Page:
Interesting, thanks for the warning. We had planned to look at some boats at Ft. Lauderdale. I wonder if you could pick up some bargains there from people who got tired of putting it off.
Actually, we live in Texas and we had planned to make Kemah our home port, so we can return to visit family members.
I'm curious about the Passports. Looked at a few on line and most are out of my price range. Does yours have a teak deck?
If so, how difficult is the upkeep? Our tastes are kind of leaning toward the Hans Christian, Tartans, Passports, Tayanas. My husband really prefers lots of teak inside, but we've heard differing views about teak on the deck. Some say it's easy to keep up with, just use a saltwater wash, etc. Others really feel strongly that it is way too much work.
We had teak decks. Got rid of them. Anybody that would take a perfectly good deck and drill 2000 holes in has to have something wrong in their head.
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Old 08-12-2007, 21:29   #19
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Ditto on the teak decks. Great for other people to have.
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Old 08-12-2007, 22:14   #20
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While I am a proponent of jumping in with two feet and have done it many times I think that part of your research should be chartering a few sailboats. That is what I did before we bought. We chartered a Morgan Out Island 41 Ketch and an Etap 32. We figured that our boat size was in between those two. We looked and looked and fell in love with the Sceptre 41. (Oh yeah we also onwed a J105) What boat to choose is a very individual choice. The performance of the boat, its sailing characteristics, and a number of other factors are so indvidualized that no one can tell you what kind of boat to buy. The more boats that you sail the more basis that you have for making an informed decision. Chartering will allow you to go to school so to speak. And charter companies are located in some of the most beautiful campuses in the world.
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Old 08-12-2007, 22:31   #21
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Kanani - I see your point about the teak decks. I have noticed that many boats with teak decks are listed as "odor free". That must mean that problems with leaking are commonplace due to the "2000 drill holes".
Charlie - I'm going to take your advice and look up charter companies right now. Anytime someone tells me to go to a beautiful location and enjoy myself, I'm going to listen! Finding a boat is going to be way more fun than I anticipated!
Thanks for the push.
Anne
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Old 09-12-2007, 01:25   #22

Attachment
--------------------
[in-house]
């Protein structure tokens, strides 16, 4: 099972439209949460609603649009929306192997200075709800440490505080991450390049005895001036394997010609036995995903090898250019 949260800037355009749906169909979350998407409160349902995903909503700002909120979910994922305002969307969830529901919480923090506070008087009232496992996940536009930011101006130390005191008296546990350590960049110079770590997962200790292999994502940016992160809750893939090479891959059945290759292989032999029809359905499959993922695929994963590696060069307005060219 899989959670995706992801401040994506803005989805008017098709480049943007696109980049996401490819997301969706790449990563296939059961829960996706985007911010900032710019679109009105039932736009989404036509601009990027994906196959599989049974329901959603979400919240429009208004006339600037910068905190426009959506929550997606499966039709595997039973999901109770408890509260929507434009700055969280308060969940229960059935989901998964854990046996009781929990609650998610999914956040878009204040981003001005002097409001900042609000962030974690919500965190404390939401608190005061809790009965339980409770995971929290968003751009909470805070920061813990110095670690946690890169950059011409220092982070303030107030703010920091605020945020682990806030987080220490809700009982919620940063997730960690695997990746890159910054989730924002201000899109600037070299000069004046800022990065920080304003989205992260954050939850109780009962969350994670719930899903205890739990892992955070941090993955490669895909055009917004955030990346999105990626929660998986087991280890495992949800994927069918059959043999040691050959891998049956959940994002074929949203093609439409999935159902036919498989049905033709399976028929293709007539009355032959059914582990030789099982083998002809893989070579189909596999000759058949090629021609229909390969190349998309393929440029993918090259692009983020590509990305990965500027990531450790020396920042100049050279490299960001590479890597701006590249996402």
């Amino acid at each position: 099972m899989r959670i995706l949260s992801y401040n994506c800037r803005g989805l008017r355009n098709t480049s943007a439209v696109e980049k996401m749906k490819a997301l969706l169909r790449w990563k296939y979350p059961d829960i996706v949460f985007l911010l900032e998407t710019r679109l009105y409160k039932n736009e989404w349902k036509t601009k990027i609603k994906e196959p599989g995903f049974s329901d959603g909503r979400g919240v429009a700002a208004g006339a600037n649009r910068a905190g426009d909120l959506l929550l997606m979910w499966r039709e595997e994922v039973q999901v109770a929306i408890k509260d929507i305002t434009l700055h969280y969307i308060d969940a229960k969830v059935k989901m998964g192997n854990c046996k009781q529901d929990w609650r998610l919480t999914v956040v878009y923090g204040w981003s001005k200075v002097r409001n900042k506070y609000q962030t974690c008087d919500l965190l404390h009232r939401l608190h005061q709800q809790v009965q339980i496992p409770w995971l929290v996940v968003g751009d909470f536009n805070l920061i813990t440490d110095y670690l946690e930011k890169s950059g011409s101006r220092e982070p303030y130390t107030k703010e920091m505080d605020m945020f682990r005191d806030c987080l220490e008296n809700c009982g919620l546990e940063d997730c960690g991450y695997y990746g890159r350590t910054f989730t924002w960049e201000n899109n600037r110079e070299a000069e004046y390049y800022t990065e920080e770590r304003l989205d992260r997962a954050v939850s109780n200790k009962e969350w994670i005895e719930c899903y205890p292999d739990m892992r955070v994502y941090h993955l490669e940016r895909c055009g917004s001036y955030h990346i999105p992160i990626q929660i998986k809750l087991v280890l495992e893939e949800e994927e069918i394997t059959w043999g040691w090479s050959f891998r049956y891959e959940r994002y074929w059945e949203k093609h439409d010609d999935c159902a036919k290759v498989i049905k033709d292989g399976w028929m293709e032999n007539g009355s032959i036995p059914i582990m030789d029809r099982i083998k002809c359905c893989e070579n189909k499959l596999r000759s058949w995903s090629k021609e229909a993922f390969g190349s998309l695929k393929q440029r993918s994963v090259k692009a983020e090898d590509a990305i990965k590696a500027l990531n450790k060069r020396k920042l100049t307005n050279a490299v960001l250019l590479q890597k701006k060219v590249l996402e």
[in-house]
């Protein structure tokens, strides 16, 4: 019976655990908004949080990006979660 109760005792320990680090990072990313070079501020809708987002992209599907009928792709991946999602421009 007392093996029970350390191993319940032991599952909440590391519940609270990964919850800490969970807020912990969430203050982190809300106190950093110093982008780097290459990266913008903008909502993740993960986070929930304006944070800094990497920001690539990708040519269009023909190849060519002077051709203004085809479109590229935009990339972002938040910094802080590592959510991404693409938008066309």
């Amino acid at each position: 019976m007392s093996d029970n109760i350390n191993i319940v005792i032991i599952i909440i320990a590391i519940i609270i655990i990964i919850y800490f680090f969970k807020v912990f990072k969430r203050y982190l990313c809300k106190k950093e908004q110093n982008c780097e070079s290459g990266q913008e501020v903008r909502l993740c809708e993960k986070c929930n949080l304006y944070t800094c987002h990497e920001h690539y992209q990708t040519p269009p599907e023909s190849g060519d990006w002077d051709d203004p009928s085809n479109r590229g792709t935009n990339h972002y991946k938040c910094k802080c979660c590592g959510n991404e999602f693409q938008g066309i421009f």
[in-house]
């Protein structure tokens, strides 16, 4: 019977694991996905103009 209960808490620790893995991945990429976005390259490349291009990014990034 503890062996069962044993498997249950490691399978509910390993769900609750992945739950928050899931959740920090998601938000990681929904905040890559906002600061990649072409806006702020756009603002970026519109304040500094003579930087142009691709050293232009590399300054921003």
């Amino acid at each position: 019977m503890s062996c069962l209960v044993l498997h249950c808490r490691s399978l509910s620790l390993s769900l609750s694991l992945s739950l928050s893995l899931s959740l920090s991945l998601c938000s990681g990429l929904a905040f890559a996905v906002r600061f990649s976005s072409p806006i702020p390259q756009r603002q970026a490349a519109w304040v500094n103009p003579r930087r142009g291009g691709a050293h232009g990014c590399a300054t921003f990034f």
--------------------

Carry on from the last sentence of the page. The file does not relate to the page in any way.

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Aloha Anne,
Welcome aboard!! Good to read that you are getting lots of answers. I always say don't go with anything longer than 36 on deck unless you have lots of stuff you can't do without or lots of kids going with you.
Kind Regards,
JohnL
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Old 09-12-2007, 06:45   #23
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Hello neighbor, my wife and I are in the same boat with you. No pun intended he-he. We live in Leander just down the road from you. We have been looking at center cockpit ketches in Kema, Corpus, Port Aransas and the internet. We have a lot in common send me a PM so we can exchange ideas etc. My wife said she would like to meet the two of you. James
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Old 09-12-2007, 09:40   #24
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Hey, John L. My husband was also a Navy man, from 1967 to 1972. I appreciate your advice about 36' on deck. One of the things I look forward to the most is getting rid of all this excess stuff. My husband can't believe his ears when I say that; but, it's true. I'm ready to chuck it all and go and quit letting all this junk weigh us down. And, thankfully, all our children are married with famlies of their own. I would like to have enough room to take them on SHORT cruises but not enough space where they would want to stay! LOL
Have a great day!

Anne
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Old 09-12-2007, 10:57   #25
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Hi Anne...I helped tear up teak decks on a Peterson 44. What a mess! Trust me...there are more than 2000 holes! We did find water intrution in half a dozen areas. Luckly, It had been that way for a short period of time and it was an easy fix. Of course it surveyed 100% before the decks were removed.